Rupture
Occur in a minority of women with established pre-eclampsia or HELLP syndrome

DD : acute fatty liver of pregnancy, thrombotic thrombocytopenic purpura, and


haemolytic uraemic syndrome
typically present in the third trimester with severe right upper quadrant pain and
pyrexia Increased aminotransferase concentrations in excess of 3000 U/L,
leucocytosis, pyrexia, and anaemia are frequently seen

Acute complications include acute respiratory distress syndrome, acute kidney


injury, and hypovolaemic shock
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Hepatic Haematoma, Infarction, and Rupture

The cornerstone of management is delivery

Prompt delivery : over 34 weeks of gestation, if fetal distress or if maternal endorgan disease + (ie, DIC, renal failure, or abruptia placenta)
Intravenous magnesium sulphate with platelet, coagulation support, or both, are
recommended especially in the presence of bleeding.

Indications for liver transplantation include persistent bleeding from haematoma,


hepatic rupture, or liver failure
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Acute Fatty Liver of Pregnancy


First described in 1934 by Stander and Cadden as acute yellow atrophy of the
liver medical and obstetric emergency.

Defined as microvesicular fatty infiltration of hepatocytes during the second half of


pregnancy (usually third trimester) common cause of liver failure

Common characteristics : vomiting, hypoglyacaemia,


hyperammonaemia, and microvesicular fat deposition in organs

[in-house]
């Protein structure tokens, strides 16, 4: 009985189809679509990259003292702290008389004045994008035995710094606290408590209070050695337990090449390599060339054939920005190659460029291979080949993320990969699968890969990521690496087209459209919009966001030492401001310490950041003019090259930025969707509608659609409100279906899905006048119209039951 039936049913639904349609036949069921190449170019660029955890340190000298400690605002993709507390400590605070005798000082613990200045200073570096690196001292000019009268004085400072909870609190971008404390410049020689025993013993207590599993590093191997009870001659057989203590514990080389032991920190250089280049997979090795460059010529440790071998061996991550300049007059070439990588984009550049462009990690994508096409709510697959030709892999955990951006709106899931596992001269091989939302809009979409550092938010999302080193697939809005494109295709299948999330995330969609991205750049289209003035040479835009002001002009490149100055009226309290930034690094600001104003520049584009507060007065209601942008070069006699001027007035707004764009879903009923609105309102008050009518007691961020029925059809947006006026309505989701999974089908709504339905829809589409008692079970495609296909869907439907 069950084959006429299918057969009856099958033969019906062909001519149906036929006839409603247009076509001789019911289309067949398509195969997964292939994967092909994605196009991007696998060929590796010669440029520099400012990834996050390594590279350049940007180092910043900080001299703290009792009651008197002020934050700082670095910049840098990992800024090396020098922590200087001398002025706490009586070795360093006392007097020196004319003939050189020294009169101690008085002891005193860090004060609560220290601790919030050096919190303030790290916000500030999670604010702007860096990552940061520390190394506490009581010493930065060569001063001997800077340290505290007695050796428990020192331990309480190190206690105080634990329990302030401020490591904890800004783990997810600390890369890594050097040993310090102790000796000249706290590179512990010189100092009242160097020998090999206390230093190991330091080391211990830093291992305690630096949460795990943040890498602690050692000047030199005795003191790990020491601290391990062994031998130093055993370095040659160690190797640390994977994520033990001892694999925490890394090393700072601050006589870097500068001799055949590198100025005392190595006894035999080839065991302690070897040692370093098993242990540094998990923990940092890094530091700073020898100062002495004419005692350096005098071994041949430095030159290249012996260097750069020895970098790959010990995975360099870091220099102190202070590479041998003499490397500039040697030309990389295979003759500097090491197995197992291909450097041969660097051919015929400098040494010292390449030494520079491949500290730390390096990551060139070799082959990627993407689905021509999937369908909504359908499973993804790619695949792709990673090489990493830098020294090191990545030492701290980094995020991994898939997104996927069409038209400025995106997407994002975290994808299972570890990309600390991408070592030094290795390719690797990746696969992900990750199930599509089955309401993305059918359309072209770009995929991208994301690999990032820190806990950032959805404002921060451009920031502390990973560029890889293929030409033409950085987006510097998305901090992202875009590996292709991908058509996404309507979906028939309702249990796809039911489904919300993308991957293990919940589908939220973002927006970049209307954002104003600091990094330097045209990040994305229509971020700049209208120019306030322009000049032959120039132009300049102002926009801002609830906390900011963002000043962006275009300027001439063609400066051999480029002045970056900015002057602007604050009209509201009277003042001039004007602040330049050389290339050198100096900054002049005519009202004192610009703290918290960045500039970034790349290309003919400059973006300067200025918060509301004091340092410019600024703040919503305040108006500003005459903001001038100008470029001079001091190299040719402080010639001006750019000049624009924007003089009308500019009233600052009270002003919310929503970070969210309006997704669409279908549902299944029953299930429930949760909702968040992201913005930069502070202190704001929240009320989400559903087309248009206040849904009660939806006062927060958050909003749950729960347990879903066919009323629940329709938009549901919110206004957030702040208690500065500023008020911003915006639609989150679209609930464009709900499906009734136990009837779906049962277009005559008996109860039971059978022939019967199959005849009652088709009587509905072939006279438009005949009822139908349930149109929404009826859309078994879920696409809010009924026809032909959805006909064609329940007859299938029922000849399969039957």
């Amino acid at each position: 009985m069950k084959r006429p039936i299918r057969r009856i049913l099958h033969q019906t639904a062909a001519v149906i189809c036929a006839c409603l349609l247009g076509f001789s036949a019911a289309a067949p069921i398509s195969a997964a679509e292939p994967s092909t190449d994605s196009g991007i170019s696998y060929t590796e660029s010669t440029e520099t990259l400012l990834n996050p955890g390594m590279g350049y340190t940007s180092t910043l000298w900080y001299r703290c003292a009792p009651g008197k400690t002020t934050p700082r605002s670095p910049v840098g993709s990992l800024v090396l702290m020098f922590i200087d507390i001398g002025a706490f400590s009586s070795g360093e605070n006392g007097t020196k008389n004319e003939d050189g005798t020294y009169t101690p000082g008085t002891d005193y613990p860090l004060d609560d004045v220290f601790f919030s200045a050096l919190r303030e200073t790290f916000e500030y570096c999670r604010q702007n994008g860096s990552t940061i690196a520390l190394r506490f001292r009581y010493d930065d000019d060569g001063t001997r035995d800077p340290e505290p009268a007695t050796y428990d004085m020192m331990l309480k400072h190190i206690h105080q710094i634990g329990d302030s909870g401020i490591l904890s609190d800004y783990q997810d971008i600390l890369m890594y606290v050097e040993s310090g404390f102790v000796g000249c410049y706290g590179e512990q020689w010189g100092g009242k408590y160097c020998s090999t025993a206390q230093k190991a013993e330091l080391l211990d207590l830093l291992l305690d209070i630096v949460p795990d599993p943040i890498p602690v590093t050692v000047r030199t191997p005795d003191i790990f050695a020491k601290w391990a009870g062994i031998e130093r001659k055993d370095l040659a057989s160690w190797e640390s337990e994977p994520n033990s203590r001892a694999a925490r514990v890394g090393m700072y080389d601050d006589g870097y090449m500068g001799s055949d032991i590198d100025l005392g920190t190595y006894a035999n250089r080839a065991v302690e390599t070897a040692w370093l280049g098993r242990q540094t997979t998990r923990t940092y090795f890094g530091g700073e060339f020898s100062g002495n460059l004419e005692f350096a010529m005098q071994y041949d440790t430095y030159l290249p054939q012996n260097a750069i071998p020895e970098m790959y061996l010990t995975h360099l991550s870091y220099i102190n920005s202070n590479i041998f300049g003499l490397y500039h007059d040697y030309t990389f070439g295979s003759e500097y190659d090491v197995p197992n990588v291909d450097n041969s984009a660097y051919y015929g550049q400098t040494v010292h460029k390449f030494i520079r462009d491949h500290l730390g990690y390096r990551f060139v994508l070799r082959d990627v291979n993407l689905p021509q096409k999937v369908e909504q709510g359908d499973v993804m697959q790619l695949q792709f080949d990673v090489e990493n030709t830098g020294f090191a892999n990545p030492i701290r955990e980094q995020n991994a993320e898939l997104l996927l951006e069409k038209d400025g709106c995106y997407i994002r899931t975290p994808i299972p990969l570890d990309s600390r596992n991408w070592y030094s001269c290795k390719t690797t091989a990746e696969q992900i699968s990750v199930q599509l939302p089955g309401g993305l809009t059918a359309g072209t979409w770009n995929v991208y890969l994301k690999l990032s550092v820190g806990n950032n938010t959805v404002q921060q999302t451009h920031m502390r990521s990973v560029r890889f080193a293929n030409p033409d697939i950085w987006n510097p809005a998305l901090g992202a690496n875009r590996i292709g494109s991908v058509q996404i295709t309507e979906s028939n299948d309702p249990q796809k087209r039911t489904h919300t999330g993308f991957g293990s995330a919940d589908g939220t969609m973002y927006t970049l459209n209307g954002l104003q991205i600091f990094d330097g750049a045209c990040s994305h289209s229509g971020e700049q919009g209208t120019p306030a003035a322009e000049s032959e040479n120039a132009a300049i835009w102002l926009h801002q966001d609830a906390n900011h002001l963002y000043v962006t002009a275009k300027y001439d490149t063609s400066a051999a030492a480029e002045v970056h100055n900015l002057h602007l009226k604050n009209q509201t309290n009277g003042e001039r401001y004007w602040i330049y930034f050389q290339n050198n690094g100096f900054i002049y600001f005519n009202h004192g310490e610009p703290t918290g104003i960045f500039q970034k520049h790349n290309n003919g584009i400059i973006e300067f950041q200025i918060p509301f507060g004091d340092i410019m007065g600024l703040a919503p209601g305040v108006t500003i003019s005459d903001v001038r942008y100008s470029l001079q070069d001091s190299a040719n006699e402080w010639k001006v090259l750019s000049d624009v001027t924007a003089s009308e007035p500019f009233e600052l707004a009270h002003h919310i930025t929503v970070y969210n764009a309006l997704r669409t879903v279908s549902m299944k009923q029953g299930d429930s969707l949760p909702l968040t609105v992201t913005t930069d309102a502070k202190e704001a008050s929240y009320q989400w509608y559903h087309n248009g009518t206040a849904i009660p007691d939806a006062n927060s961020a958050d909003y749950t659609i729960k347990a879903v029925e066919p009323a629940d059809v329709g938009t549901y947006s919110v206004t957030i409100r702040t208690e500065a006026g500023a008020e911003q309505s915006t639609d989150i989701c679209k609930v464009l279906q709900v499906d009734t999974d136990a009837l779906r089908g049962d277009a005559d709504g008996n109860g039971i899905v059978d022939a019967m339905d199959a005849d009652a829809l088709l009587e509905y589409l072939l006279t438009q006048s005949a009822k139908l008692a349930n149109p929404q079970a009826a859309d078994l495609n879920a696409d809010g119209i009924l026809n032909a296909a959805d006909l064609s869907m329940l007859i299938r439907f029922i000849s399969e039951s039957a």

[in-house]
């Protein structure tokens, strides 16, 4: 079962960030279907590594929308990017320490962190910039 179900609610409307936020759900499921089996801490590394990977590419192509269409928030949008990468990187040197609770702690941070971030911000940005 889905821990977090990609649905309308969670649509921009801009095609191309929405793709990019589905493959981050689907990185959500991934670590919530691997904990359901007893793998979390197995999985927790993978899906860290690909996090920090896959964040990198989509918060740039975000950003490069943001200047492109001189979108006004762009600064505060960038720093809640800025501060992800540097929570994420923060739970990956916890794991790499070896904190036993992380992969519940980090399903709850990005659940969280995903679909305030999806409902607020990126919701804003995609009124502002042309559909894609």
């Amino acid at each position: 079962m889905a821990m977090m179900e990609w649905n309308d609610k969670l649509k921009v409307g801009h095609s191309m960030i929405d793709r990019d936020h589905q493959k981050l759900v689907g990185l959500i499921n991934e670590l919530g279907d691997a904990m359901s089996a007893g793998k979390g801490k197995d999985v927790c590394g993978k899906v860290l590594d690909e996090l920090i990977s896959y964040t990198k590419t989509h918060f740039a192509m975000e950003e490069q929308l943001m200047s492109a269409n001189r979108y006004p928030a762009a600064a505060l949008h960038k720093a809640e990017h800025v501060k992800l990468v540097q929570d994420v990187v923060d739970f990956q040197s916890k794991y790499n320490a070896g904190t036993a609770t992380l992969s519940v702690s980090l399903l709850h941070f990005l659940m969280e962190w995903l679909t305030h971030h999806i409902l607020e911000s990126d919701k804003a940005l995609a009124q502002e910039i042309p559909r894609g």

lactic

acidosis,

Abnormality in mitochondrial oxidation is recognised as the cause of this


condition
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Acute Fatty Liver of Pregnancy

Clinical presentation varies from nausea and abdominal pain to hepatic


encephalopathy and jaundice
DIC can occur with normal hepatic laboratory findings, but common abnormalities
include raised aminotransferase concentrations, prothrombin time, and serum uric
acid and bilirubin concentrations Hypoglycaemia is a poor prognostic sign.

Prompt delivery is essential After delivery, women can develop a long cholestatic
phase, taking up to 4 weeks for resolution

The newborn infant should be assessed for signs of hypoglycaemia, hepatic failure,
myopathy, and other features associated with defects in fatty acid oxidation.

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Figure 5: Acute fatty liver of pregnancy


Haematoxylin and eosin staining. Hepatocytes show a clear cytoplasm (arrow) or many
minute vacuoles
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Pre-existing Liver Diseases


and Pregnancy

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Cirrhosis with Portal Hypertension


Pregnancy in cirrhotic women is rare anovulation and amenorrhoea

When pregnancy is successful in a cirrhotic woman, spontaneous abortion rate, risk


of prematurity, and perinatal death rate are all increased.

Portal hypertension worsens blood volume and flow , vascular resistance